TARTU - When Joshua Dean from the United States arrived in Tartu last year to take a Baltic studies course he had little expectations. Dean said he wanted to enjoy his time and learn a little bit about the language and culture. The original plan was to stay for six months.
"However, as I felt so at home in Estonia I extended my stay and signed up for the intensive language course. I found Tartu to be a great city to mix academic life with social life," says Dean, 25, now back in the States.
Dean remembers Tartu as a town with a youthful and amiable milieu, and the winters were not as harsh as he had been told they would be.
"Rarely did I feel unwelcome despite the often hostile opinions toward George Bush and the war in Iraq. The few negative experiences I had were more than countered with the positives," he said.
His experience is not uncommon.
Anders Kleberg, 24, came to Tartu from Sweden to study medicine. "I found the University of Tartu on the Internet by coincidence. I sent in an application, and it was accepted," he recalls.
Kleberg says he was ecstatic about how things turned out.
"A country so close to Sweden and yet with such different history," he comments. "It has exceeded all my expectations."
Indeed, if there is one town in the Baltics that attracts such a diverse range of people, it is Tartu - all thanks to the city's heralded university.
Ulle Tensing, head of the international student office of Tartu University, says the institution has 420 - 430 foreign students, among a student body of 17,500. The largest part is supplied by Erasmus, the European Union program for higher education that the university joined in 1999. Tartu also has 32 direct bilateral agreements with institutions of higher learning across the world and nationally sponsored student exchange programs.
Tensing says that most of the single-semester exchange students come from Germany, while the majority of degree-seekers are from Finland. Some students, however, come from as far away as India, China, Japan and Korea.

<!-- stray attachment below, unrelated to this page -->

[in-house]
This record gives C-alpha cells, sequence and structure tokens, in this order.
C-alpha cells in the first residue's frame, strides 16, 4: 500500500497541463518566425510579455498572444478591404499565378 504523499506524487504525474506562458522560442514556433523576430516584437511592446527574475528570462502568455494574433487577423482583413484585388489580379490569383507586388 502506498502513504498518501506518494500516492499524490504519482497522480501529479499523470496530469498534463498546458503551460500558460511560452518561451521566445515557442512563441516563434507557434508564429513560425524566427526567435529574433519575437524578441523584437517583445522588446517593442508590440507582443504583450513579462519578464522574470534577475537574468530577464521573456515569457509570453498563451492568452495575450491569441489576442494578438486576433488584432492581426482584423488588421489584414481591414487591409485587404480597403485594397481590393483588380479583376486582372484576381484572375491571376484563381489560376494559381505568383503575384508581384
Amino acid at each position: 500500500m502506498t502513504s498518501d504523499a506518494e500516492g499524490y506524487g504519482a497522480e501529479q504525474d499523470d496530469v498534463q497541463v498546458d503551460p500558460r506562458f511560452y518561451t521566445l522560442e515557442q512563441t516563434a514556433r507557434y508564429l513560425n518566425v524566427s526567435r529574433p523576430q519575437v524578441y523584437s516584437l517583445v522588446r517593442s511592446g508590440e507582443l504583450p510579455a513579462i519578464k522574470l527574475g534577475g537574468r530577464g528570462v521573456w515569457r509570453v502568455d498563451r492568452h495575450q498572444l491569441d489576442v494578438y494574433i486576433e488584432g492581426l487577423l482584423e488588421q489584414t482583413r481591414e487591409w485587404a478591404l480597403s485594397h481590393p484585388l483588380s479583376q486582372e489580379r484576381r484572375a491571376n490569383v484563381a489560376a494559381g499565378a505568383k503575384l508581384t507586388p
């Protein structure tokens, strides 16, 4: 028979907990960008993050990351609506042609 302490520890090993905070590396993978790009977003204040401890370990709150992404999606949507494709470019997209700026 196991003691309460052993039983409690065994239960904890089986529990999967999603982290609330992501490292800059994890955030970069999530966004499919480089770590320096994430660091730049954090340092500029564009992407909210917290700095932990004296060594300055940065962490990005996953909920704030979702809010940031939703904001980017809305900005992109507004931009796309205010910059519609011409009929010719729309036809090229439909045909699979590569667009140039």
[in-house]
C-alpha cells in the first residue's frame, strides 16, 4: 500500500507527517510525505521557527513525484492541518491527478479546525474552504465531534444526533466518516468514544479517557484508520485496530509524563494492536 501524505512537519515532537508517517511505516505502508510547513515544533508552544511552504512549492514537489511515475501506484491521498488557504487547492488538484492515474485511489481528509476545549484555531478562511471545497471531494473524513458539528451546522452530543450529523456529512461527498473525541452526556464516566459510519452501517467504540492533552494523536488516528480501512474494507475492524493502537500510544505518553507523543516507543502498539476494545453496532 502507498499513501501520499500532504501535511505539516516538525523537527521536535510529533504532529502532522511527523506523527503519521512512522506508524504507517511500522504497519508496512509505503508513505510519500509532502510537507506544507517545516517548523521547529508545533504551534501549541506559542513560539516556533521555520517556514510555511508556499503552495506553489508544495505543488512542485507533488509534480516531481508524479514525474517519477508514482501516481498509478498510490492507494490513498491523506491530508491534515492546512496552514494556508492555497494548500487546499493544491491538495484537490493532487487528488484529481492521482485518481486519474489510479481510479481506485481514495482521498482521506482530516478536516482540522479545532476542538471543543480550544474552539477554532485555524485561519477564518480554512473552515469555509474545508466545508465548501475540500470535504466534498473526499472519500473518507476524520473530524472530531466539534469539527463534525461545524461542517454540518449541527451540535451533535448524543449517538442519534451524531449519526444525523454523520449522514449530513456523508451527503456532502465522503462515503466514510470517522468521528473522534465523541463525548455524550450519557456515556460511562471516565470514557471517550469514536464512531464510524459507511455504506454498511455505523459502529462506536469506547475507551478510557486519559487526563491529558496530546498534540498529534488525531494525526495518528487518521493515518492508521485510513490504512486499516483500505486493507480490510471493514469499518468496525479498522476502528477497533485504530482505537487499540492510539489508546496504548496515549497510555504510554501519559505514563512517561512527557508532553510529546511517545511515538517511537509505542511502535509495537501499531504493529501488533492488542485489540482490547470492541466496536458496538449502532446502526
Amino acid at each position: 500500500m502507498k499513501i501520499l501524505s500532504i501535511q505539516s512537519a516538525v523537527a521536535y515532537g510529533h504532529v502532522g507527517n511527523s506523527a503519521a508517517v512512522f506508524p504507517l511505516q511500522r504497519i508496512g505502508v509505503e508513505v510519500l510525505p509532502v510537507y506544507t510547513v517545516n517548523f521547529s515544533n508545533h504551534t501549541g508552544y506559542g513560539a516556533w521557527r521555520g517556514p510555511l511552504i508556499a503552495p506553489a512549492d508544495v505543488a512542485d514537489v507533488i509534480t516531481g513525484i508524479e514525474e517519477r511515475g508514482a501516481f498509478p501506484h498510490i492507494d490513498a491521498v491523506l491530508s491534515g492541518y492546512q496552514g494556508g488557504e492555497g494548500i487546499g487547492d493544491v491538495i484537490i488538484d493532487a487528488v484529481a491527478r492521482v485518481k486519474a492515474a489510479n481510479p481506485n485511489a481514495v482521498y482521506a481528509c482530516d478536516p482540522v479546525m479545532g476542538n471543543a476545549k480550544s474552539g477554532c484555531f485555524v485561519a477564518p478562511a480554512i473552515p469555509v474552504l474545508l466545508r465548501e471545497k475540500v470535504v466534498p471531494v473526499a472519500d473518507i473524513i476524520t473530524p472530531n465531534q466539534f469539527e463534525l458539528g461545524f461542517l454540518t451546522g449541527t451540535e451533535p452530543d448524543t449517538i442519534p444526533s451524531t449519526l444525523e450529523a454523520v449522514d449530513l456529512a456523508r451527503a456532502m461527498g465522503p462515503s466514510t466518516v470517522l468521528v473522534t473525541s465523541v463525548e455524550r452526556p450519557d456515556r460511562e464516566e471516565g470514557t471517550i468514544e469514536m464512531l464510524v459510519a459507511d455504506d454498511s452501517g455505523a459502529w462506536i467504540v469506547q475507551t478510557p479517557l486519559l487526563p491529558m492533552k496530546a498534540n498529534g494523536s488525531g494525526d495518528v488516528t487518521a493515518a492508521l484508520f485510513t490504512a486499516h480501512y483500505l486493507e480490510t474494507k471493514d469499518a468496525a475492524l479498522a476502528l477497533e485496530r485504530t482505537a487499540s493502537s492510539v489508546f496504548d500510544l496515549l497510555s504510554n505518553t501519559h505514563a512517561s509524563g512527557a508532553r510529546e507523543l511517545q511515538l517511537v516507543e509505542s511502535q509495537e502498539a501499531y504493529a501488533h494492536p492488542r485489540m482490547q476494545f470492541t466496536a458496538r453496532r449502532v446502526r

"The majority of the degree seekers come to study medicine. Philosophy and social sciences faculties are the second most popular," says Tensing.
Foreign students who study for the full term pay the same tuition as locals if the language of instruction is Estonian, while those who attend lectures in English must pay an extra fee.
The Erasmus students freely select courses to attend during their one-semester stay in Estonia, yet they have to gather 16 to 20 Estonian academic points, which equals 24 to 30 points in the European credit transfer system. In Tensing's words, that kind of workload can't be written off as "academic tourism."
For Finnish students, Tartu represents a chance for a degree that can't be obtained at home.
"I think one reason is that there's a significant demand for doctors in Finland. Not all the people who want to become doctors find a place in a Finnish university," says Tensing. "There's also a number of people who think they should earn their degree - bachelor's or master's - from a foreign university."
Though Finns do not pay for higher education at home, those studying in Estonia can receive financial aid from their government. Besides, the Finnish language is similar to Estonian.
Tensing says the Finns who got their degree in medical science from Tartu University have no problems with getting a job at home after passing a special qualification exam.
Indeed, the language factor plays the biggest role for most foreigners.
"The relatively low tuition fee does play a certain role, as well as the low cost of living in Estonia, yet it is the language that keeps many foreign students from coming," explains Tensing.
Starting in September the number of one-semester programs taught in English will increase from two to seven, while English-language MA programs will likely start in 2005. This, in Tensing's opinion, will increase the number of foreign students.
But for many foreigners, the Estonian education system is a welcome change.
"There was more time to decide which classes to take and less structure guiding your decisions," Dean recalls of Tartu University. "The ability to add classes from outside your assigned area of study was a welcome change of pace from my previous experiences."
Also, Estonians' attraction to IT technology does not go unnoticed.
"Lectures in Estonian seemed more dependant on PowerPoint presentations than in the United States, and many times I felt that the teacher seemed to be relying too heavily on these presentations," Dean says.
The most fascinating extracurricular activity Dean remembers was the improvised vessel race, a regular event at the annual student festival in Tartu.
"Our group won the prize for the most original boat. The whole process of putting together a boat with friends and 'racing' with all the other boats was incredible. There is nothing like this at my home university," he says.